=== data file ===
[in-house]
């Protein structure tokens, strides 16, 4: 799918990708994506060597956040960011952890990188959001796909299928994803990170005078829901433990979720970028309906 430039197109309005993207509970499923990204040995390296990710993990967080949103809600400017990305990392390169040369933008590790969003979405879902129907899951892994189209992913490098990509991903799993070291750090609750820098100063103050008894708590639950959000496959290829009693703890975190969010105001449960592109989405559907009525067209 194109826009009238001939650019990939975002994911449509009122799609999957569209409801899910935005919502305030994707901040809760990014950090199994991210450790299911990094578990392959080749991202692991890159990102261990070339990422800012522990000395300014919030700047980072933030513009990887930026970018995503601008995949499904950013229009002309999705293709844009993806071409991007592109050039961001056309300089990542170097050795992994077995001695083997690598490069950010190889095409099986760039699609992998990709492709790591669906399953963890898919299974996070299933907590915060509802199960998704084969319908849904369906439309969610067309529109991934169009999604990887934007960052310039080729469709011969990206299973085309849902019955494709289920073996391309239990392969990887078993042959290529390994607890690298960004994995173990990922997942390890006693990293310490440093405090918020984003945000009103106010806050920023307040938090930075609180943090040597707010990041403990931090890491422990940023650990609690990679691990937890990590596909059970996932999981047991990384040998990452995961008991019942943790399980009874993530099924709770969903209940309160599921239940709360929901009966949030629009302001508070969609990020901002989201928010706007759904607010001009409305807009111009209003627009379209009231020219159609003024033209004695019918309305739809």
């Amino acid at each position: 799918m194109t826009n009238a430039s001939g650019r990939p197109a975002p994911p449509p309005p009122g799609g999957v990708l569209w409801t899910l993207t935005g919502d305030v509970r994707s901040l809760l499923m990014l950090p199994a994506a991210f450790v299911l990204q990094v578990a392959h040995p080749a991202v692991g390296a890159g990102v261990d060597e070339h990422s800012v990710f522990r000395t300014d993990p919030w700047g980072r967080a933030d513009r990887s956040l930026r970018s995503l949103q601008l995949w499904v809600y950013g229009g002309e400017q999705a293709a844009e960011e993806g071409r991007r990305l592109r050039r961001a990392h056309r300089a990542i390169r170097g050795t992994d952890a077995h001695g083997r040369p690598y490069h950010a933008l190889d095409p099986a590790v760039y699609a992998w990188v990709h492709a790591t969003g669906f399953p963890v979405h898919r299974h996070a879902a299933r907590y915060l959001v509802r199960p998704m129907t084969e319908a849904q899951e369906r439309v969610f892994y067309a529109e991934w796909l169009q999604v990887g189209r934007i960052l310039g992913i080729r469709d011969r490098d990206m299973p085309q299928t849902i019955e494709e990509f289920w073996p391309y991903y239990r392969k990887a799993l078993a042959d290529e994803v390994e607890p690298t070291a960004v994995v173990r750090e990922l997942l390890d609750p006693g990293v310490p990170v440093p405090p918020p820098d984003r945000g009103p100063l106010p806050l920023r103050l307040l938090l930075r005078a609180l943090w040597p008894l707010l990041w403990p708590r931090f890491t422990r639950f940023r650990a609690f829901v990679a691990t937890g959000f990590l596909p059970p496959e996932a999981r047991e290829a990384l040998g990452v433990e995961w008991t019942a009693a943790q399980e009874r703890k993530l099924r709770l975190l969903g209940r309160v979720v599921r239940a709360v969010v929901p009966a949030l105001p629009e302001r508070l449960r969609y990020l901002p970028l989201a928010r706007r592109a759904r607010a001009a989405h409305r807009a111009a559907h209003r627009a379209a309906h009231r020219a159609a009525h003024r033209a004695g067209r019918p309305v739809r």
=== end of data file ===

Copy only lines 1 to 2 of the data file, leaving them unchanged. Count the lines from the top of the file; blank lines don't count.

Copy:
[in-house]
């Protein structure tokens, strides 16, 4: 799918990708994506060597956040960011952890990188959001796909299928994803990170005078829901433990979720970028309906 430039197109309005993207509970499923990204040995390296990710993990967080949103809600400017990305990392390169040369933008590790969003979405879902129907899951892994189209992913490098990509991903799993070291750090609750820098100063103050008894708590639950959000496959290829009693703890975190969010105001449960592109989405559907009525067209 194109826009009238001939650019990939975002994911449509009122799609999957569209409801899910935005919502305030994707901040809760990014950090199994991210450790299911990094578990392959080749991202692991890159990102261990070339990422800012522990000395300014919030700047980072933030513009990887930026970018995503601008995949499904950013229009002309999705293709844009993806071409991007592109050039961001056309300089990542170097050795992994077995001695083997690598490069950010190889095409099986760039699609992998990709492709790591669906399953963890898919299974996070299933907590915060509802199960998704084969319908849904369906439309969610067309529109991934169009999604990887934007960052310039080729469709011969990206299973085309849902019955494709289920073996391309239990392969990887078993042959290529390994607890690298960004994995173990990922997942390890006693990293310490440093405090918020984003945000009103106010806050920023307040938090930075609180943090040597707010990041403990931090890491422990940023650990609690990679691990937890990590596909059970996932999981047991990384040998990452995961008991019942943790399980009874993530099924709770969903209940309160599921239940709360929901009966949030629009302001508070969609990020901002989201928010706007759904607010001009409305807009111009209003627009379209009231020219159609003024033209004695019918309305739809």